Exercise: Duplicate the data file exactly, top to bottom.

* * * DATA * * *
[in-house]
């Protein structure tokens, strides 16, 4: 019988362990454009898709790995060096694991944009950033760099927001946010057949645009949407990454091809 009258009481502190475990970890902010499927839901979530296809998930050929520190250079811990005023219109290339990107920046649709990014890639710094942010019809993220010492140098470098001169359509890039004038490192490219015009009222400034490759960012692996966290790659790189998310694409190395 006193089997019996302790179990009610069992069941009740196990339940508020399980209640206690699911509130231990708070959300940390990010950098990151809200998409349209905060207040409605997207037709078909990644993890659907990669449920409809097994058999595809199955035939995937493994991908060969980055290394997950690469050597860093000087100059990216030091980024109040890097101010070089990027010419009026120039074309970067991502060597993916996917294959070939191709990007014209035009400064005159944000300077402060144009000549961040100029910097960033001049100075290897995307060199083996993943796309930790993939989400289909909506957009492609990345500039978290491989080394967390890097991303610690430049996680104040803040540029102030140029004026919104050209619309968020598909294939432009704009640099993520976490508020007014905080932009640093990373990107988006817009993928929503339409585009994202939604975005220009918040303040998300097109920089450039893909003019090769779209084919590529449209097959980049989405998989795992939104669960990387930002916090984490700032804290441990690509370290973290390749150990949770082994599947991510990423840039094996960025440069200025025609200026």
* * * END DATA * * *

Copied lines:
[in-house]
């Protein structure tokens, strides 16, 4: 019988362990454009898709790995060096694991944009950033760099927001946010057949645009949407990454091809 009258009481502190475990970890902010499927839901979530296809998930050929520190250079811990005023219109290339990107920046649709990014890639710094942010019809993220010492140098470098001169359509890039004038490192490219015009009222400034490759960012692996966290790659790189998310694409190395 006193089997019996302790179990009610069992069941009740196990339940508020399980209640206690699911509130231990708070959300940390990010950098990151809200998409349209905060207040409605997207037709078909990644993890659907990669449920409809097994058999595809199955035939995937493994991908060969980055290394997950690469050597860093000087100059990216030091980024109040890097101010070089990027010419009026120039074309970067991502060597993916996917294959070939191709990007014209035009400064005159944000300077402060144009000549961040100029910097960033001049100075290897995307060199083996993943796309930790993939989400289909909506957009492609990345500039978290491989080394967390890097991303610690430049996680104040803040540029102030140029004026919104050209619309968020598909294939432009704009640099993520976490508020007014905080932009640093990373990107988006817009993928929503339409585009994202939604975005220009918040303040998300097109920089450039893909003019090769779209084919590529449209097959980049989405998989795992939104669960990387930002916090984490700032804290441990690509370290973290390749150990949770082994599947991510990423840039094996960025440069200025025609200026």